Canada boasts some of the world's most beautiful landscapes and offers gorgeous locations and interesting cities to visit while on a road trip. The country's raw natural beauty is often overlooked, but is just perfect to discover with a Canada RV rental. Join me for this special blog series as we discover some of the spectacular places to visit in the Great White North. First up is a Quebec Motorhome Roadtrip along Route 138.
Courtesy of Mapquest.ca
One of the oldest highways in the nation, Route 138 begins at one end in Elgin, south-west of Montreal, at the New York border. (The road continues into the United States as Route 30). The road snakes along the Saint Lawrence River as it passes by Montreal and through Montérégie, Lanaudière, Mauricie, Capitale-Nationale and Côte-Nord all the way to its eastern end at Natashquan. Part of Route 138 is known as Chemin du Roy ("The King's Highway.") If you want to travel between Montreal and Quebec the more direct route is by Autoroute 40, but it has none of the scenic beauty of the more leisurely 138 Route. Aside from the gorgeous scenery, the great part of this road trip is the unique vibes of the different cities and communities you encounter along the way, from Montreal's urbanity to the culture of the First Nations-influenced towns further east. The drive is made all the more comfortable and convenient if made with an RV rental. Here are some tips for things to see and do along the way:
The drive from Montreal to Quebec City is about 253km or 157 miles. The biggest town on this part of the journey is Trois-Rivières, a great place to stop and discover some historic structures as well as the Quebec Museum of Folk Culture, which is a great introduction to the social history of the province. Just outside the town, if a little off the beaten track is Les Forges du Saint-Maurice, a historic site that honors the 18th century ironworks that were the backbone of the province's industrial revolution.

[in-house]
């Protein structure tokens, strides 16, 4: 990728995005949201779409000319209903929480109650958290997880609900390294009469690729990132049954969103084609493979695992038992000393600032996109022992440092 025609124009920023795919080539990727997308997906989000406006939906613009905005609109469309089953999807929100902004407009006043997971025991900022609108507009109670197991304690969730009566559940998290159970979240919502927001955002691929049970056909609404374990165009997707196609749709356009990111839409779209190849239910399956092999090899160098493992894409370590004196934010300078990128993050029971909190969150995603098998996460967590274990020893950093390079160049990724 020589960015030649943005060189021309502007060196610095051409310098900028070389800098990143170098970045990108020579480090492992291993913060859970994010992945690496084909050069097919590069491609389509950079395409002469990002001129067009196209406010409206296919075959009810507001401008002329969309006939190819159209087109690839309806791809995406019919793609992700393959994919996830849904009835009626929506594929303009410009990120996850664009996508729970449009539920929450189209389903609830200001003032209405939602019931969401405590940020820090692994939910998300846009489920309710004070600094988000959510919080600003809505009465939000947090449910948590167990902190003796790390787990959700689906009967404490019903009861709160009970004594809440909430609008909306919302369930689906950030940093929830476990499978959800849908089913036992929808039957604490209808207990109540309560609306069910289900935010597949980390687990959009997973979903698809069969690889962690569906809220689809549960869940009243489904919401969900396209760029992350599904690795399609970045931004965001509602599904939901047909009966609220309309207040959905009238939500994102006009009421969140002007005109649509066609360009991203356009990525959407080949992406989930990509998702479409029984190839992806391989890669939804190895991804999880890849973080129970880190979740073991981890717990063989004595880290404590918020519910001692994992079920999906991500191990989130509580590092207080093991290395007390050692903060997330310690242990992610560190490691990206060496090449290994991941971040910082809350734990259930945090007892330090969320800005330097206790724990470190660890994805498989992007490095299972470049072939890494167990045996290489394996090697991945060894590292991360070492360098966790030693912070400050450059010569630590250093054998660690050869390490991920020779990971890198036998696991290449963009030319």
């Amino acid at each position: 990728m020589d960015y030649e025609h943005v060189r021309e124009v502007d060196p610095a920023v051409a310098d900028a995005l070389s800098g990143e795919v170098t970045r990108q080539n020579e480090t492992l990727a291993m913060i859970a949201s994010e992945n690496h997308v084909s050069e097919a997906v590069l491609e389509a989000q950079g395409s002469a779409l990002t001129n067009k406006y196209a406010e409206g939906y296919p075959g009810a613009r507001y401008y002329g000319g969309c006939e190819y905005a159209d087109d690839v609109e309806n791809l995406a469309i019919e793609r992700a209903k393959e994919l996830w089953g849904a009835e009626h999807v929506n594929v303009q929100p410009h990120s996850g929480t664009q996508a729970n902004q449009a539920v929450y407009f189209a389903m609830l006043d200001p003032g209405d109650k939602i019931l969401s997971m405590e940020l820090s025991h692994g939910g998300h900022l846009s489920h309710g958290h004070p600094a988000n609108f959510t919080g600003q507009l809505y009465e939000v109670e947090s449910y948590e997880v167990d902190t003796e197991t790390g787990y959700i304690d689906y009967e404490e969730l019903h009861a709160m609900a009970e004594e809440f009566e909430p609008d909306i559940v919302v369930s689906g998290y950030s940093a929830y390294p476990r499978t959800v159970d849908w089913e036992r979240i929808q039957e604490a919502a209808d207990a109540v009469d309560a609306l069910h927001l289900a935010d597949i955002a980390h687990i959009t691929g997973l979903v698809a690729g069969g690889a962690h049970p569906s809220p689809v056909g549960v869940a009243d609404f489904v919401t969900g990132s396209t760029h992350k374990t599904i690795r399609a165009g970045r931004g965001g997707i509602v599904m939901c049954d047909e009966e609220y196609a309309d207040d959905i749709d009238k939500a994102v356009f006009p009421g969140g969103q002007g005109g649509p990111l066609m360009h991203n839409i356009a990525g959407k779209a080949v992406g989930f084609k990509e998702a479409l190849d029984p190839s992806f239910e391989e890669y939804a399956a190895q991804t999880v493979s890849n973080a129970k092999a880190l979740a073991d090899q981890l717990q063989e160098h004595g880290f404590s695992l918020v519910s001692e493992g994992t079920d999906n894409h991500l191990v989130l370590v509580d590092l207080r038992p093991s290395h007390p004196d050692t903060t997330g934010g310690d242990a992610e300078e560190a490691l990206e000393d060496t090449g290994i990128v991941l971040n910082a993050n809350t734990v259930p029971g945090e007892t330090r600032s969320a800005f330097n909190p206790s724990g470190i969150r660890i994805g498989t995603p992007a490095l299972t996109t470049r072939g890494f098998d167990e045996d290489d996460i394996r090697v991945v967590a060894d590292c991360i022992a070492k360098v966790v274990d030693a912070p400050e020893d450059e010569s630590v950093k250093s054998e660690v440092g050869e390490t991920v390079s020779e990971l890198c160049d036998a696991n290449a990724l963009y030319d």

When you reach Quebec City you will be met by a city steeped in history and beauty. The historic center was established in 1608 and the city is chalk full of the influences of the past. Check out Hauteville (Upper Town), which is still walled with ramparts, and the architecture and European-inspired energy in the city. Quebec City also has great choices for restaurants, museums and galleries. If you prefer to park your RV and explore on foot Quebec City has much to offer--from its narrow, winding streets to Battlefields Park, the site of the historic Battle of the Plains of Abraham.
Once you've had your fill of Quebec City hit the road again and head for Tadoussac, which is about two-and-a-half hours away. A fun treat a bit south east of Quebec City is the Ile d’Orléans, an original outpost of the French in the region during the 17th century. Not only can you enjoy the island's old fashioned feel, but you can admire its churches and red-roofed houses. In the summer you can also pick your own fresh, delicious strawberries and in the autumn you can pick apples to take with you as you head to your next destination back on the maindland. As you continue driving you may want to pause in Ste-Anne-de-Beaupré to witness its beautiful cathedral, which looms high over the water below.
Between Quebec City and Tadoussac the road moves away from the river until you find yourself driving through the beautiful hills of the Charlevoix region. This area is especially beautiful as leaves change color in the fall. Eventually Highway 138 continues east past La Malbaie, across the Fjord du Saguenay to Tadoussac. In the area of Tadoussac and Bergeronnes the former is the main tourist city. The scenically stunning region, including the Fjord, boasts many opportunities for kayaking, canoeing and whale watching tours. If you would like to further explore the Fjord head north from Tadoussac, taking Highway 172. Tadoussac is 198km or 123 miles from the next main city along the road, Baie-Comeau. Some lucky drivers have even reported seeing a whale during their drive!
The town of Baie-Comeau is named after the Canadian naturalist Napoléon-Alexandre Comeau and is also the birthplace of former Prime Minister Brian Mulroney. A few kilometers outside the town is the Centre de Ski du Mont-Tibasse, which offers both downhill and cross country skiing. A little east is the riverside town of Godbout, where a great museum of Aborigional culture can be found that features an extensive art collection. You can also visit Sept-Iles (Seven Islands), the northernmost city in the province, which also has a museum dedicated to the original occupants of the area, the Innu Nation.
Making the drive along Route 138 in Quebec offers the opportunity to choose between a multitude of cities to visit and small detours to take. Discover villages filled with history and culture, participate in sports and whale watching, and enjoy the stunning scenery along the way. If you are interested in making the drive in comfort then find great Quebec RV Rentals at MotorHomeandRVTravel.com. Check back for my next post to learn all about another unforgettable Canadian roadtrip route.